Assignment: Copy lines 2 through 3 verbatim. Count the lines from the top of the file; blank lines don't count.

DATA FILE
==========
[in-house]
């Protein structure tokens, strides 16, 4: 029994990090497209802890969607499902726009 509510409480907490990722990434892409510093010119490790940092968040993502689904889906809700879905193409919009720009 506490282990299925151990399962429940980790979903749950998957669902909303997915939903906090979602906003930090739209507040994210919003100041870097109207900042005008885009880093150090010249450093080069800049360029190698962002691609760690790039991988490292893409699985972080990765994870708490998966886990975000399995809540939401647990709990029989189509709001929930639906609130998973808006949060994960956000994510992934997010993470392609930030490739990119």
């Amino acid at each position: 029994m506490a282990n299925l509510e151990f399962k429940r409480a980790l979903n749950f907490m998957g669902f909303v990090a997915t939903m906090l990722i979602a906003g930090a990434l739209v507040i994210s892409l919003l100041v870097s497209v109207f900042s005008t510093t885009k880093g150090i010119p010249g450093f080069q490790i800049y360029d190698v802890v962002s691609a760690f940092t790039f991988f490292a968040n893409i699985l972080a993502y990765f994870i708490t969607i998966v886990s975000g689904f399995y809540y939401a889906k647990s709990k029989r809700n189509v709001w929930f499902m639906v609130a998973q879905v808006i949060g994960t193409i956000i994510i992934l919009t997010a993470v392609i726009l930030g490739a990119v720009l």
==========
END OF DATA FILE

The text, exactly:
């Protein structure tokens, strides 16, 4: 029994990090497209802890969607499902726009 509510409480907490990722990434892409510093010119490790940092968040993502689904889906809700879905193409919009720009 506490282990299925151990399962429940980790979903749950998957669902909303997915939903906090979602906003930090739209507040994210919003100041870097109207900042005008885009880093150090010249450093080069800049360029190698962002691609760690790039991988490292893409699985972080990765994870708490998966886990975000399995809540939401647990709990029989189509709001929930639906609130998973808006949060994960956000994510992934997010993470392609930030490739990119």
């Amino acid at each position: 029994m506490a282990n299925l509510e151990f399962k429940r409480a980790l979903n749950f907490m998957g669902f909303v990090a997915t939903m906090l990722i979602a906003g930090a990434l739209v507040i994210s892409l919003l100041v870097s497209v109207f900042s005008t510093t885009k880093g150090i010119p010249g450093f080069q490790i800049y360029d190698v802890v962002s691609a760690f940092t790039f991988f490292a968040n893409i699985l972080a993502y990765f994870i708490t969607i998966v886990s975000g689904f399995y809540y939401a889906k647990s709990k029989r809700n189509v709001w929930f499902m639906v609130a998973q879905v808006i949060g994960t193409i956000i994510i992934l919009t997010a993470v392609i726009l930030g490739a990119v720009l």